Saying ‘Yes’ to the Dress

swan

Tuesday I took a break from prepping our house for sale to drive to Jeanette’s Bride N’ Boutique in Manassas.

I was meeting my daughter to help her pick out her wedding dress!

Leaving the painters, carpet layers, brick workers, landscapers and tree removers behind was a welcome escape. She was afraid I’d forget, but I arrived on time and in a dress, with makeup, hair curled, gift bags in hand…nothing like the worn jeans, t-shirt and baseball cap I’d been living in for days. This was her moment.

Her maid of honor was there, and helped her pull gowns to try on. A bridesmaid soon arrived, and all three of us formed a solid front of support and calm reassurance. She was nervous about what she would look like, almost dreading the start of the process. Like jumping off the high dive.

All of that fell away when she emerged from the dressing room, huge clips holding the first gown close to her body, stepping onto a little pedestal in front of mirrors. I don’t know what she felt, but I felt sheer joy. How beautiful God made my daughter! This is the baby we didn’t know we could have! Her birth father had been through chemotherapy early in our marriage. When she was born, one of my first visitors in Prince William Hospital was his oncologist. This was the gawky, leggy safety patrol and science fair winner, teased for some perceived imperfection or lack of social skills. This was the teenager with the tight red metallic jeans and tiny shirts, ear piercings and hair fiascos, letting more hang out than a mom was ready for. This was the Home Depot associate, a roll of tape on her arm, and awards hanging off her orange apron; the George Mason University graduate, wearing a green robe and accepting her well-earned biology degree.

And now, there she was, a Venus in white, with round curves, toned arms, a smooth, flawless back exposed by hair swept up and held to one side by flowery clip; her collarbone and posture, regal. A natural beauty that, it was soon evident, could carry any style of gown – clingy, flared, dropped at the waist. My daughter is a woman. I already knew that, but what a cool rite of passage, to witness the swan preening her white feathers in front of a three-fold mirror with showroom lighting. It’s a Tuesday, this is Manassas, my daughter is a goddess. I felt totally blessed.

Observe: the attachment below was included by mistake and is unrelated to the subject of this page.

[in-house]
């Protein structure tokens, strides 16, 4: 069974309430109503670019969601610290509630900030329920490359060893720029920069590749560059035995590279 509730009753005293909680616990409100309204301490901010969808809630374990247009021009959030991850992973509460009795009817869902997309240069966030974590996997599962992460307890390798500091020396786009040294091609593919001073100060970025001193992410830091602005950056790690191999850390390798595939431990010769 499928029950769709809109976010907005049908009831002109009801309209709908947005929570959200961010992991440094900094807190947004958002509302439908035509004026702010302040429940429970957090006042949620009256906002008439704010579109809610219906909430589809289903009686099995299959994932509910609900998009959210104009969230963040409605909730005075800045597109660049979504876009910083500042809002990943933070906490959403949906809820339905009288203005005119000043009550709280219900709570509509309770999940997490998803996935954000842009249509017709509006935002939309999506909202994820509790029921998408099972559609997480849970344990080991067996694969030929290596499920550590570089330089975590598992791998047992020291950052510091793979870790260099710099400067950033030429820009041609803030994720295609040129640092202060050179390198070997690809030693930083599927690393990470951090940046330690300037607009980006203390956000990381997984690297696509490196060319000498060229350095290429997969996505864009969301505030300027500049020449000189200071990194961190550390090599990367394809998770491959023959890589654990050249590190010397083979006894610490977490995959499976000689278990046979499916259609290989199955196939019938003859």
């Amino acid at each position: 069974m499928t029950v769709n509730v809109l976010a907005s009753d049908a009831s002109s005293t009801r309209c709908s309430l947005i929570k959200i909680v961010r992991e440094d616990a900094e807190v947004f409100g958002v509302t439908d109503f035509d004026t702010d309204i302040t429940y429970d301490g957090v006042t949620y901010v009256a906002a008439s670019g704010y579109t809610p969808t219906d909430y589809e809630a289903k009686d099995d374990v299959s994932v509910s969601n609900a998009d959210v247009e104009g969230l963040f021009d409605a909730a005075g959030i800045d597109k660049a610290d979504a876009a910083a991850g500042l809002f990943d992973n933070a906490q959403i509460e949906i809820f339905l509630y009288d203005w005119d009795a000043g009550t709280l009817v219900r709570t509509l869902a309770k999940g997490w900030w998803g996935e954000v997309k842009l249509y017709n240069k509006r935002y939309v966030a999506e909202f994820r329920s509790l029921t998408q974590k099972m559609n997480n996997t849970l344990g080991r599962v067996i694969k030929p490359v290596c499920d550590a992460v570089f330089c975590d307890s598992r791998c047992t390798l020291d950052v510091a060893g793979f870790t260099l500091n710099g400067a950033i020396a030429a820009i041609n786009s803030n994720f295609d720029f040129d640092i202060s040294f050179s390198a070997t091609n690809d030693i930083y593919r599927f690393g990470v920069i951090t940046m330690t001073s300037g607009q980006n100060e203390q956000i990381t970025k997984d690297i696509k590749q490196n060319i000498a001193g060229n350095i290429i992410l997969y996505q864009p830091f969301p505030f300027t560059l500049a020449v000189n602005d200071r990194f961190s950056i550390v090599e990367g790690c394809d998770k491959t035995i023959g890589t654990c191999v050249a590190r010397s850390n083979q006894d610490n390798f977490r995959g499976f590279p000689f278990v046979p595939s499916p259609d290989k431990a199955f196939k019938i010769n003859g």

By the third dress, she knew she had “The One”: a dress that would complement what her groom would be wearing and what she hoped to evoke in the style of her wedding. It was made for her.
We knew it, too, because we were no longer sitting like a panel of judges. The dress made all of us want to draw closer to her. It was a stunning piece of work. With the light hitting the beadwork and lace it looked as if the angels had sewed it – or at least those cute little Disney fairy tale mice and birds; it was so delicate and ethereal. She had transformed in it: The Bride.

The rest was all measurements and questions (heels or flats for the hemming?) and filling out forms. Soon she was back in her own street clothes. I handed gifts to her friends – votive “White Linen” candles – and for my daughter, a Pandora charm called “First Dance” – a bride in her wedding gown, dancing with her groom or father. I’d selected them at Allyssa Bryn Accessories in Historic Old Town Manassas, to commemorate the occasion.

"First Dance"

“First Dance”

By next year – February – my daughter’s dress will arrive at the shop for alterations and she’ll put it on for the first time. I’m so happy for her!

I left her and her friends to their lunch plans, and went back to our home, the white split-level, still in its beehive of activity. I’ll soon be in a new home, starting a new stage in my life.

My minister always quotes Henri-Frederic Amiel in her blessing – “Life is short and we never have enough time for the hearts of those who travel the way with us. O, be swift to love! Make haste to be kind.”

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